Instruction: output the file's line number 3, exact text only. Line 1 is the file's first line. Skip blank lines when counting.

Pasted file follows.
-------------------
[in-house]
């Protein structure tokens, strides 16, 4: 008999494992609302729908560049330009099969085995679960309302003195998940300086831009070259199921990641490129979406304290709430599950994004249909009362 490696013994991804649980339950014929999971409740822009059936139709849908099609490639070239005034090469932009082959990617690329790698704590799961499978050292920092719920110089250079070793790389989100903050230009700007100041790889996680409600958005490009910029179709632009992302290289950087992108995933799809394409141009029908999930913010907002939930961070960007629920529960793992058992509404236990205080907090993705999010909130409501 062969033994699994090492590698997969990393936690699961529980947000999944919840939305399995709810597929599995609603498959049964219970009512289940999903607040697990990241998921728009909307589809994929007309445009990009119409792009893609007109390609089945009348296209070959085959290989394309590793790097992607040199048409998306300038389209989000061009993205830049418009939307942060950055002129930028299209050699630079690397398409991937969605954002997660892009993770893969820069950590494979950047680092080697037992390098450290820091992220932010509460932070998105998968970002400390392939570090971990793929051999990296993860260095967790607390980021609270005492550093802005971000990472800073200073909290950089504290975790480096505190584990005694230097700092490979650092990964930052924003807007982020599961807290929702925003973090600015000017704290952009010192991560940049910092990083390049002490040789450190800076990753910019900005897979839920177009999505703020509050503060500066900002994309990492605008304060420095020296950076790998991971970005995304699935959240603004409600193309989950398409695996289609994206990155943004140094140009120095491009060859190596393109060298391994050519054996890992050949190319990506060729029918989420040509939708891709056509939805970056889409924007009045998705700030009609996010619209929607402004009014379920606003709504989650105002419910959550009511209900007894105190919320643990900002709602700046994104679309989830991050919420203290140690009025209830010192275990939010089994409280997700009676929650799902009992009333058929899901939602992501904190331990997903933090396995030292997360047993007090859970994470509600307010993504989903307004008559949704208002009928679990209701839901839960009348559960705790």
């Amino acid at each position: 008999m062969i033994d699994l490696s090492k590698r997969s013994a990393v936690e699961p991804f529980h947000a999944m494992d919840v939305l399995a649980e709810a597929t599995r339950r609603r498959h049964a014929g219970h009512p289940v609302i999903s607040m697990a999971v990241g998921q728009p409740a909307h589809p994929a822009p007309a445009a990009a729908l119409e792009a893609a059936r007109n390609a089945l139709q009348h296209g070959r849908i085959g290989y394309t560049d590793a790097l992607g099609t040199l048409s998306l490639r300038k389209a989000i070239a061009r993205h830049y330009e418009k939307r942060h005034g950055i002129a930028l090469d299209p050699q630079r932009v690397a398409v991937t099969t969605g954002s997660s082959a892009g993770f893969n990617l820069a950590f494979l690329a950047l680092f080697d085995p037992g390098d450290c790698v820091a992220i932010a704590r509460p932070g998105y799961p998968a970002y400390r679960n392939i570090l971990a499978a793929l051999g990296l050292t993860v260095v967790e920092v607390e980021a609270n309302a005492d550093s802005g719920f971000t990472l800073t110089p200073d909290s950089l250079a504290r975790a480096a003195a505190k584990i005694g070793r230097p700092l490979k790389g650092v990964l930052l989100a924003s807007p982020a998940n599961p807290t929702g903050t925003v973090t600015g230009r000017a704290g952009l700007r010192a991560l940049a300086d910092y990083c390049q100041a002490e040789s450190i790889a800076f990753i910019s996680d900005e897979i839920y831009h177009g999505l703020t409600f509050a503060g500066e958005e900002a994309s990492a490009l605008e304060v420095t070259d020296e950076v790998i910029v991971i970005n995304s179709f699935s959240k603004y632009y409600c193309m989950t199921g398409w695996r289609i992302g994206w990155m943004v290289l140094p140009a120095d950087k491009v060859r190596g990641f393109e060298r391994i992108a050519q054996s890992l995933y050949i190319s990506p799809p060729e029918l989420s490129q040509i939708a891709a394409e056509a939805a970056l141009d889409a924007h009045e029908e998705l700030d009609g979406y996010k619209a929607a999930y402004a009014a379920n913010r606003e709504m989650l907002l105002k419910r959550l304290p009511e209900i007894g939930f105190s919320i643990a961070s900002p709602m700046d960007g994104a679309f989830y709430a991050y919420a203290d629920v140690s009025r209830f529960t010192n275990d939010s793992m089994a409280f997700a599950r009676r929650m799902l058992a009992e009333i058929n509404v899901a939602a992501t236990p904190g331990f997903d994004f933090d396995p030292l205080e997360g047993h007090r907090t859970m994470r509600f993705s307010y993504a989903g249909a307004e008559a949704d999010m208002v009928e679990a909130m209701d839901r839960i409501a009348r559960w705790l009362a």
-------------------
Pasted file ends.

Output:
């Amino acid at each position: 008999m062969i033994d699994l490696s090492k590698r997969s013994a990393v936690e699961p991804f529980h947000a999944m494992d919840v939305l399995a649980e709810a597929t599995r339950r609603r498959h049964a014929g219970h009512p289940v609302i999903s607040m697990a999971v990241g998921q728009p409740a909307h589809p994929a822009p007309a445009a990009a729908l119409e792009a893609a059936r007109n390609a089945l139709q009348h296209g070959r849908i085959g290989y394309t560049d590793a790097l992607g099609t040199l048409s998306l490639r300038k389209a989000i070239a061009r993205h830049y330009e418009k939307r942060h005034g950055i002129a930028l090469d299209p050699q630079r932009v690397a398409v991937t099969t969605g954002s997660s082959a892009g993770f893969n990617l820069a950590f494979l690329a950047l680092f080697d085995p037992g390098d450290c790698v820091a992220i932010a704590r509460p932070g998105y799961p998968a970002y400390r679960n392939i570090l971990a499978a793929l051999g990296l050292t993860v260095v967790e920092v607390e980021a609270n309302a005492d550093s802005g719920f971000t990472l800073t110089p200073d909290s950089l250079a504290r975790a480096a003195a505190k584990i005694g070793r230097p700092l490979k790389g650092v990964l930052l989100a924003s807007p982020a998940n599961p807290t929702g903050t925003v973090t600015g230009r000017a704290g952009l700007r010192a991560l940049a300086d910092y990083c390049q100041a002490e040789s450190i790889a800076f990753i910019s996680d900005e897979i839920y831009h177009g999505l703020t409600f509050a503060g500066e958005e900002a994309s990492a490009l605008e304060v420095t070259d020296e950076v790998i910029v991971i970005n995304s179709f699935s959240k603004y632009y409600c193309m989950t199921g398409w695996r289609i992302g994206w990155m943004v290289l140094p140009a120095d950087k491009v060859r190596g990641f393109e060298r391994i992108a050519q054996s890992l995933y050949i190319s990506p799809p060729e029918l989420s490129q040509i939708a891709a394409e056509a939805a970056l141009d889409a924007h009045e029908e998705l700030d009609g979406y996010k619209a929607a999930y402004a009014a379920n913010r606003e709504m989650l907002l105002k419910r959550l304290p009511e209900i007894g939930f105190s919320i643990a961070s900002p709602m700046d960007g994104a679309f989830y709430a991050y919420a203290d629920v140690s009025r209830f529960t010192n275990d939010s793992m089994a409280f997700a599950r009676r929650m799902l058992a009992e009333i058929n509404v899901a939602a992501t236990p904190g331990f997903d994004f933090d396995p030292l205080e997360g047993h007090r907090t859970m994470r509600f993705s307010y993504a989903g249909a307004e008559a949704d999010m208002v009928e679990a909130m209701d839901r839960i409501a009348r559960w705790l009362a």